Last Updated: 2017-02-06 19:14:01 UTC
by Johannes Ullrich (Version: 1)
On of the hardest tasks in security, and probably fundamentally an impossible task is to figure out if something is not malicious. Even the code you wrote yourself, once it exceeds a certain complexity, could include backdoors that you as the author missed. They may come in the form of vulnerabilities, or maybe it was bad advice that you followed (ever copied code from Stackoverflow?). Never mind malicious libraries or compilers.
Earlier today, a reader sent me a file asking just that question. Carlos received an anti-malware warning flagging a file as malicious. According to Virustotal, ESET-NOD32 flags it as "a variant of Win32/KingSoft.D potentially unwanted". This is a pretty weak signature. Virustotal also stated that the file is "Probably harmless" and that "There are strong indicators suggesting that this file is safe to use."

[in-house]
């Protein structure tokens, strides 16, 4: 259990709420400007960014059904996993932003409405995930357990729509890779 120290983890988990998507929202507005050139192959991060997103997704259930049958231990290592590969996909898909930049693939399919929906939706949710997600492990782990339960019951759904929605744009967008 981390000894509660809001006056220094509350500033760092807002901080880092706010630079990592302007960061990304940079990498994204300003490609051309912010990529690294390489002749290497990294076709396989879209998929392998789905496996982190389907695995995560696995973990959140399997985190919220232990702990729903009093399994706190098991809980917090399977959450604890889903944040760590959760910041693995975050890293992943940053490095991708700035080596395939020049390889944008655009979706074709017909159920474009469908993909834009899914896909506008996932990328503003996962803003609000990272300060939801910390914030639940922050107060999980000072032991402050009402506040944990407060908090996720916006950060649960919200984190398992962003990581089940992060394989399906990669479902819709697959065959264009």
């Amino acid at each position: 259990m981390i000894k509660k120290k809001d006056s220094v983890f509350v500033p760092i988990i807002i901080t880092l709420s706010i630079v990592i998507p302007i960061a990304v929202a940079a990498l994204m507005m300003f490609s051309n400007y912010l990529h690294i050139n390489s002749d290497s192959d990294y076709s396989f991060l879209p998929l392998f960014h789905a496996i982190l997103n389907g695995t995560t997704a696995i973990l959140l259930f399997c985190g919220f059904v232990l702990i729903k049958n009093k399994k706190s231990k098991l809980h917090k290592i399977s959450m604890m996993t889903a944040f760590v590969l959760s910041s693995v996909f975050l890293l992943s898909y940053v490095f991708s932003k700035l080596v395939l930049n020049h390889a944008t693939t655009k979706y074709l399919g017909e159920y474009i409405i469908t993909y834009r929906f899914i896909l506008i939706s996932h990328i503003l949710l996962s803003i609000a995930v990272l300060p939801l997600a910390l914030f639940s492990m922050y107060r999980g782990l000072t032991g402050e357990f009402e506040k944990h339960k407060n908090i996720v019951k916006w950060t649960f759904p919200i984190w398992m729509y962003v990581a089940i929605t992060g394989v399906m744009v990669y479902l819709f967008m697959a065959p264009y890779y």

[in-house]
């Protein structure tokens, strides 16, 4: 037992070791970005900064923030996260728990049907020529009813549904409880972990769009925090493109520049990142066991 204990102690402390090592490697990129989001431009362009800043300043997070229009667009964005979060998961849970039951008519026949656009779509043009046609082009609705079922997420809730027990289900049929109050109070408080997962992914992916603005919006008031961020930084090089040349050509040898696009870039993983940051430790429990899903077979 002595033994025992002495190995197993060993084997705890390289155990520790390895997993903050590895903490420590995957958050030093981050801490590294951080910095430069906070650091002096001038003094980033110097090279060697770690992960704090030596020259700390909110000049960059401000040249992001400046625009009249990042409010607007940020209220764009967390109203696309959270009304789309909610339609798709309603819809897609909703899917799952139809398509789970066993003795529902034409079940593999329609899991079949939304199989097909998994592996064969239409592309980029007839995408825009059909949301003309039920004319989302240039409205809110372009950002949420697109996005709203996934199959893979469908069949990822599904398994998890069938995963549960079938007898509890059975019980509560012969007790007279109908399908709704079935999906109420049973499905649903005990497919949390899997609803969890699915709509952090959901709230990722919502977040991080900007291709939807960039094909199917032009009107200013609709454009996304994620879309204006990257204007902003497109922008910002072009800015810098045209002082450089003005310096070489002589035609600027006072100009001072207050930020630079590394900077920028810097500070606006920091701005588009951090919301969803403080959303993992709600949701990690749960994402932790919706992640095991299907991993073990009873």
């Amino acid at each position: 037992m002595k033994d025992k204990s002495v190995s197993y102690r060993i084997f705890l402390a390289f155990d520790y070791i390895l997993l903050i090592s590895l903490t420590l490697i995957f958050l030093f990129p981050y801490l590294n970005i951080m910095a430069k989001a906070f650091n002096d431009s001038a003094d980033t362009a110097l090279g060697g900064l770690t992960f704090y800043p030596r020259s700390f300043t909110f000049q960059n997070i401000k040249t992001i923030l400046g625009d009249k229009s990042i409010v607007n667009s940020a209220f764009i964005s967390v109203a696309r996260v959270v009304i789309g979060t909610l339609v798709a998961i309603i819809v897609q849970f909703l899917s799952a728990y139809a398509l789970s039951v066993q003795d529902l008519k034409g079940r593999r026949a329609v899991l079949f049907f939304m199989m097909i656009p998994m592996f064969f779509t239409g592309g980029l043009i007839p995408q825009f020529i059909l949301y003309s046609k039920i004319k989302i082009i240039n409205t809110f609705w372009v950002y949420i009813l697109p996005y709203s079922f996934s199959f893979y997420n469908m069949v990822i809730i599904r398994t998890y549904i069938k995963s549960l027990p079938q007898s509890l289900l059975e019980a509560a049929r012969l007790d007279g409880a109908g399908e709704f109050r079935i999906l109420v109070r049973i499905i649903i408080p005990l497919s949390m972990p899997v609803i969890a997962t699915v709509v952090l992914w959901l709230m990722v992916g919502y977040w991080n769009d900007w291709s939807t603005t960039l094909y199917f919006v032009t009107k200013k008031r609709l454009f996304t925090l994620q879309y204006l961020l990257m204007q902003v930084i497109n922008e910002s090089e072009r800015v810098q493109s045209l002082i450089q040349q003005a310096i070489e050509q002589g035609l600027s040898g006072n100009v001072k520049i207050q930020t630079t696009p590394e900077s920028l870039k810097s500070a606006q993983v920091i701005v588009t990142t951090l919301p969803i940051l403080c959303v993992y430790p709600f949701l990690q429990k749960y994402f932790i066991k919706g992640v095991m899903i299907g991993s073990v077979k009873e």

Next, I uploaded it to hybrid-analysis. Hybrid-Analysis returned the following risk assessment:
This looks quite a bit more malicious.
Some additional Google searches revealed that the file is likely part of "WPS Office," a free Chinese office suite that appears to be included for free with some HP Laptops.
My advice to Carlos was that the file is likely not malicious, but as long as he doesn't need WPS Office, he is probably better off deleting it to save some disk space. In short: bloatware.
What would your advice be? Here are the links to the results from Hybrid Analysis and Virustotal: